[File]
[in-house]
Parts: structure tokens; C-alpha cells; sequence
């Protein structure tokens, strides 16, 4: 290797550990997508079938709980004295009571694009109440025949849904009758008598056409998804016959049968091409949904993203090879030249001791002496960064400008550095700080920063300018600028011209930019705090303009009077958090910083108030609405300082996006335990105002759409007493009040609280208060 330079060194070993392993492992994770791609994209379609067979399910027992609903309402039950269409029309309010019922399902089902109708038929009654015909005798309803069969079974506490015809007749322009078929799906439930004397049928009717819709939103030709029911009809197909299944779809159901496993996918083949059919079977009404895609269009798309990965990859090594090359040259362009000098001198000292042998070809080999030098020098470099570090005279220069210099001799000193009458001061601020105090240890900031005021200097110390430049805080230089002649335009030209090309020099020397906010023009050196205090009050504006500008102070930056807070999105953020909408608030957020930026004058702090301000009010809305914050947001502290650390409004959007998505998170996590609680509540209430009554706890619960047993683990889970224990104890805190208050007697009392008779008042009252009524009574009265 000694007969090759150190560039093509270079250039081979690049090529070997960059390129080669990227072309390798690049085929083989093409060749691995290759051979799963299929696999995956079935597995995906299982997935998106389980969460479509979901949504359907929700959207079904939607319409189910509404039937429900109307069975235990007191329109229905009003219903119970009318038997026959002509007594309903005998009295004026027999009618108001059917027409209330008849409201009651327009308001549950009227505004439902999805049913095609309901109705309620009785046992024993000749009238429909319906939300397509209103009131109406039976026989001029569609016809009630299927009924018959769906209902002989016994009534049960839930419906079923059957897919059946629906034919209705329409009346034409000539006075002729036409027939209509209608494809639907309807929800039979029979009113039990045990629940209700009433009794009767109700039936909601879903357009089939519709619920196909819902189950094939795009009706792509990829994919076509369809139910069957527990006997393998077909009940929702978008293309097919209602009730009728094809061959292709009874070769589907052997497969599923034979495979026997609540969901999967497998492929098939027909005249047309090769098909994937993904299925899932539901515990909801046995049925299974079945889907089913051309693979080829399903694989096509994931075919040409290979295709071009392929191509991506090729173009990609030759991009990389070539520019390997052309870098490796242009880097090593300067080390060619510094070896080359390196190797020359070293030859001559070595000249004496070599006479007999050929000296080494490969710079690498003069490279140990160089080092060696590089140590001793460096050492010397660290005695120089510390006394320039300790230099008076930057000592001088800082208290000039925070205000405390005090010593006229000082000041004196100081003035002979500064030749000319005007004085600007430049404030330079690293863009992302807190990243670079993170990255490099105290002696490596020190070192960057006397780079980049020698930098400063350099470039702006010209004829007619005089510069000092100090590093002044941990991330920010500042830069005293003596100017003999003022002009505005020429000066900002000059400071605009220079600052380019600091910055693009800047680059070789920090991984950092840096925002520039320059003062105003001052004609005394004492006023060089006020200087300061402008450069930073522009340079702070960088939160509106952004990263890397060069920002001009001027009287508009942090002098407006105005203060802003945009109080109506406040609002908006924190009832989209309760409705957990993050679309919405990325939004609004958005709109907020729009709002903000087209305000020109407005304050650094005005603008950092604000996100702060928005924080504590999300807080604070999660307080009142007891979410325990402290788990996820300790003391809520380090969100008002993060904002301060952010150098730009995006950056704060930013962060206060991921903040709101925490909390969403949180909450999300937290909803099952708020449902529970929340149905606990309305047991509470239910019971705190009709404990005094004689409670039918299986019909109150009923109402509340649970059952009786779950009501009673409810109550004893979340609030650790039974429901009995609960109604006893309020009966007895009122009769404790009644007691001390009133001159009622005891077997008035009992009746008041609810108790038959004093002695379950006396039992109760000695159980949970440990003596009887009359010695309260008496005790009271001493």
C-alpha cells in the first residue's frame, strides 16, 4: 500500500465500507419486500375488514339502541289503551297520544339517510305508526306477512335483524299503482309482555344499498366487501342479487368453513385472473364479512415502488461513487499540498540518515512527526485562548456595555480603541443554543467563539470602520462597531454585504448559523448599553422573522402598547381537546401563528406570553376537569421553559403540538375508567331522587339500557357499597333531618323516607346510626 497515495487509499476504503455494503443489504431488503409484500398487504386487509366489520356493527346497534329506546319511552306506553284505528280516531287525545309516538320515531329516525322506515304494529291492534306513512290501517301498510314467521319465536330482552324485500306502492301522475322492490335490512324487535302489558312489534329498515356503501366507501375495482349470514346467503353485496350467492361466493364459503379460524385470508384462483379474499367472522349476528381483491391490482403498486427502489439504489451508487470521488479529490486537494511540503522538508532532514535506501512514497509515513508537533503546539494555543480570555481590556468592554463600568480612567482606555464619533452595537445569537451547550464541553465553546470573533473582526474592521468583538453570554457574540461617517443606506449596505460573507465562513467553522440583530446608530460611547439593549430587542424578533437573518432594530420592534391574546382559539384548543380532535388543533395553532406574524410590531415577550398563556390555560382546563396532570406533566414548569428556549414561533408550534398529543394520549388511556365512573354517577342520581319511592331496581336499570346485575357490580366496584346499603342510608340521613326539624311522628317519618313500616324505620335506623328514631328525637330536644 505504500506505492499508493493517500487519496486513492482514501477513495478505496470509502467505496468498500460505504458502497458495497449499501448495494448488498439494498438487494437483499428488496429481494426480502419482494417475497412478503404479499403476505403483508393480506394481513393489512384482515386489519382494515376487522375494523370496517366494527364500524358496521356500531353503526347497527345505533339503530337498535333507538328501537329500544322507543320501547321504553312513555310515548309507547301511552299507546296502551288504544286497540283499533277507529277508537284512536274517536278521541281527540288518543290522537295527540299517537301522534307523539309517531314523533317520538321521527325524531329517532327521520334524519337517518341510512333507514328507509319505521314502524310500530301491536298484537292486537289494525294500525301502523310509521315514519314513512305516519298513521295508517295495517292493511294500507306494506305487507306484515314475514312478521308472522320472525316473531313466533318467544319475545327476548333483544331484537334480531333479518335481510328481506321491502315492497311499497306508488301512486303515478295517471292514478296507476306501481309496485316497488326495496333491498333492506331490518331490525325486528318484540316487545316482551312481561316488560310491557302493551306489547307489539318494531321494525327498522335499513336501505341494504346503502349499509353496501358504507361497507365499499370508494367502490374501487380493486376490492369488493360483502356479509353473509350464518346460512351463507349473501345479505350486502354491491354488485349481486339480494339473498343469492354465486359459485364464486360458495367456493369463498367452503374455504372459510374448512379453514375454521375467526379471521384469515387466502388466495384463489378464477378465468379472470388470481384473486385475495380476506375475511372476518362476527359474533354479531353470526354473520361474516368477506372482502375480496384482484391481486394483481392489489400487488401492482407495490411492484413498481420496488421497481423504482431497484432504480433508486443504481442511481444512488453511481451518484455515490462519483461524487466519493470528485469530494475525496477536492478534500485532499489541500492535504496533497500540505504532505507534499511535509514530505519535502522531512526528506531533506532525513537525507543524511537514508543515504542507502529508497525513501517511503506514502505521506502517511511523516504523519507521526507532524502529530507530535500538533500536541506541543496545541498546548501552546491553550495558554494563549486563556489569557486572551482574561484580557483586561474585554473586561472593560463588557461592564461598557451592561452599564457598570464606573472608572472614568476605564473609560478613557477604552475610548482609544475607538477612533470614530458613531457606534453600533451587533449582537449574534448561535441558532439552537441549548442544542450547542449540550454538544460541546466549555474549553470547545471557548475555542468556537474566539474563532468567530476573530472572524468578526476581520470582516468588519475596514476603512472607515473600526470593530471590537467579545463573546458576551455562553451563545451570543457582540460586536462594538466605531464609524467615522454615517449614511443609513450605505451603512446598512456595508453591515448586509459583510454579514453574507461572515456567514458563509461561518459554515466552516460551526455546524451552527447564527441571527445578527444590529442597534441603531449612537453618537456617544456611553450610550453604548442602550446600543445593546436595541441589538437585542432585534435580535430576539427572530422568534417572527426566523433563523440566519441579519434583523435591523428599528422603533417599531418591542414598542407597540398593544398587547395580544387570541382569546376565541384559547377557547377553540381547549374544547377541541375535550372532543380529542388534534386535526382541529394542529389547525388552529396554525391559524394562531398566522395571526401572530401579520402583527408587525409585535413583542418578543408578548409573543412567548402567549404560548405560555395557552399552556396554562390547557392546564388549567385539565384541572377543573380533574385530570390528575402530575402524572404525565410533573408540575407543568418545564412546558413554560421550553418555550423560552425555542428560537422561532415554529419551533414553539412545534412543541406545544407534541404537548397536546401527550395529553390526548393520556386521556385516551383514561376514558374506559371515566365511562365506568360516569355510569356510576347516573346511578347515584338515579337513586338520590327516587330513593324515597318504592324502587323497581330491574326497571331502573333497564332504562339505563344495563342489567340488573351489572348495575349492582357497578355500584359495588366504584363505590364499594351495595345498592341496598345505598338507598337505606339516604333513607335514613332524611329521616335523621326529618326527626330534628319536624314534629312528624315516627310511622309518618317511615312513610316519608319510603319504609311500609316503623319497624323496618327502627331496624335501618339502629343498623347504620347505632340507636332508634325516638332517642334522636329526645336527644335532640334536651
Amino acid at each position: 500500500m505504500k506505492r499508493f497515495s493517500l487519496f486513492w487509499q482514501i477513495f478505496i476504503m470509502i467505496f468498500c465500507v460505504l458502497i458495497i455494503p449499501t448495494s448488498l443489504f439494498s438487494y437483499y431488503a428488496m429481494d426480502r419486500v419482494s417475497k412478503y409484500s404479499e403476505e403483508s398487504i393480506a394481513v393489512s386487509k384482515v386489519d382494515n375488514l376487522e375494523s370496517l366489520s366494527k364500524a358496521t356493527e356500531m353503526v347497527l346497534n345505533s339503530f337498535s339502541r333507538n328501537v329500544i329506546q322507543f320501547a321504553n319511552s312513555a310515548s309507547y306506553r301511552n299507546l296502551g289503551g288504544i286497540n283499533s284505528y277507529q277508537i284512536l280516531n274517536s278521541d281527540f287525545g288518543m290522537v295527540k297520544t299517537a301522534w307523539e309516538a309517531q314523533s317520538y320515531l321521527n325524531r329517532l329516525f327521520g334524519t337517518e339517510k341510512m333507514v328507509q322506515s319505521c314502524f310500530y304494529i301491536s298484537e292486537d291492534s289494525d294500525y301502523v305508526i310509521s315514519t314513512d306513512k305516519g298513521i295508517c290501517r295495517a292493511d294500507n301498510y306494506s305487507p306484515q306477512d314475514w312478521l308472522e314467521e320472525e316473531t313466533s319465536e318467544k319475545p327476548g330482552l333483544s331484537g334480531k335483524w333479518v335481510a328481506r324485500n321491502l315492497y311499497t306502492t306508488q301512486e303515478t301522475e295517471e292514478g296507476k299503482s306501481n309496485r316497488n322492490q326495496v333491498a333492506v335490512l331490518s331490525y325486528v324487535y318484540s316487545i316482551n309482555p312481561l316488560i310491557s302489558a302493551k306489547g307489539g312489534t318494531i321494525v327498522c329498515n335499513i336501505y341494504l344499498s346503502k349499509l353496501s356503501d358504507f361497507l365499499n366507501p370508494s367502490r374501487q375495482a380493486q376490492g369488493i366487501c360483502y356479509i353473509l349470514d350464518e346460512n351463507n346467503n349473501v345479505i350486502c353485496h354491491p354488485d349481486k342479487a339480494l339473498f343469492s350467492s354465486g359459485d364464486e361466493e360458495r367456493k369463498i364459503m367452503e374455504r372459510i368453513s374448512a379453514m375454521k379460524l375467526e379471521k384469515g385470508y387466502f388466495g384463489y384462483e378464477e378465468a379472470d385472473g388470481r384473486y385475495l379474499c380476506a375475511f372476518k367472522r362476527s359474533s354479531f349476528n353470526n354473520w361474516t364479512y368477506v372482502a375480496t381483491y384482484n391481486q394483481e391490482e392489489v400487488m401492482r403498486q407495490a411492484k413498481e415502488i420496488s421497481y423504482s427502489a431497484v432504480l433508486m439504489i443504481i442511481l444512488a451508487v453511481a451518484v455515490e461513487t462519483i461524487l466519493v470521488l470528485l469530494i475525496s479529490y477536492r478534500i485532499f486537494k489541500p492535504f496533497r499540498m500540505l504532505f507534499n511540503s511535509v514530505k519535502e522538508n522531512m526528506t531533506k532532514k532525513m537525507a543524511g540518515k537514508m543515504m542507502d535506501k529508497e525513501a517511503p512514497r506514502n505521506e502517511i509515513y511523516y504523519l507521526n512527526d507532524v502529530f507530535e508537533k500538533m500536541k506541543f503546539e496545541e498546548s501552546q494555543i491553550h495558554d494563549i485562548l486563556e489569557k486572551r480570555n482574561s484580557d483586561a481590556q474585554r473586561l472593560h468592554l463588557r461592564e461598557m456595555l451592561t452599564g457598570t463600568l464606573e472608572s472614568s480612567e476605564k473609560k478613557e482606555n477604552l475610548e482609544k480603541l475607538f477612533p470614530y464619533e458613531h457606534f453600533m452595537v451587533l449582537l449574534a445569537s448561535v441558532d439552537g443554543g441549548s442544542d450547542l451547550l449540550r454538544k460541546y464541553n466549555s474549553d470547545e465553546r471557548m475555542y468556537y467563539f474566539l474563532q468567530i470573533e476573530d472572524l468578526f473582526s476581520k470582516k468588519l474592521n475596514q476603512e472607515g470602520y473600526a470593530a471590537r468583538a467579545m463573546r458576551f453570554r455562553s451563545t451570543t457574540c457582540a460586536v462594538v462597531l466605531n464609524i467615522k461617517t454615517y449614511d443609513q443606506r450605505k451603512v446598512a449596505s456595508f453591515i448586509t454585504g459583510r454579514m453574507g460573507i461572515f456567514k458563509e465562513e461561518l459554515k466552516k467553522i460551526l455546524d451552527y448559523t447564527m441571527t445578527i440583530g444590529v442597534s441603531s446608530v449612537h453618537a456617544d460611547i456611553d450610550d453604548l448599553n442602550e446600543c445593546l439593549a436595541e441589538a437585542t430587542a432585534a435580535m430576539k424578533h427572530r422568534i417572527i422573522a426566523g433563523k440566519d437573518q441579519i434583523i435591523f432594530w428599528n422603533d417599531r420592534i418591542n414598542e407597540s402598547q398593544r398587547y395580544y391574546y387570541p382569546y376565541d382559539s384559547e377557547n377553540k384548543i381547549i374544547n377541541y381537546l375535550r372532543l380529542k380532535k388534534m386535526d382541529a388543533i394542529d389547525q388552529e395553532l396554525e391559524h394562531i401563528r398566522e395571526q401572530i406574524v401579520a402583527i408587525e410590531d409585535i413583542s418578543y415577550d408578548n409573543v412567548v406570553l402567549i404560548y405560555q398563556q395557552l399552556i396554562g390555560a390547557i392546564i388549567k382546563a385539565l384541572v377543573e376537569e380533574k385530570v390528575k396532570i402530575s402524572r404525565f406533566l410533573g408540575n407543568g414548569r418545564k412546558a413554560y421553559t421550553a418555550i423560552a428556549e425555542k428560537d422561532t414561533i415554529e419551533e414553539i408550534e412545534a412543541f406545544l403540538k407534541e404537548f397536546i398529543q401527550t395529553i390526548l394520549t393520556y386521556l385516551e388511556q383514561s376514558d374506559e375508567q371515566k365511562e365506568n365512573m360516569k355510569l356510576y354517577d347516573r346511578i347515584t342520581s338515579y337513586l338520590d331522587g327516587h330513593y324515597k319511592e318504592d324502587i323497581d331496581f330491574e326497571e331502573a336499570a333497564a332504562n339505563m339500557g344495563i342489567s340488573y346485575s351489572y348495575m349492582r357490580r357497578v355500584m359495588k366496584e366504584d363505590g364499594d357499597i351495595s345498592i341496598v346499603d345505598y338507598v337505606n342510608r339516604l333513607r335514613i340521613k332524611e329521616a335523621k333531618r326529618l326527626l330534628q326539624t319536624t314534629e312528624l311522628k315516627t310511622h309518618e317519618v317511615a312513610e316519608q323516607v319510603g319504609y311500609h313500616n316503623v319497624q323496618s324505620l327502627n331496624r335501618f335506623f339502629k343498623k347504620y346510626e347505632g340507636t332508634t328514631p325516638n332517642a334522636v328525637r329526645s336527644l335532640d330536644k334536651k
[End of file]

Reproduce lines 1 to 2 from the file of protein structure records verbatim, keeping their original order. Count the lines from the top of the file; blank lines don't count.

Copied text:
[in-house]
Parts: structure tokens; C-alpha cells; sequence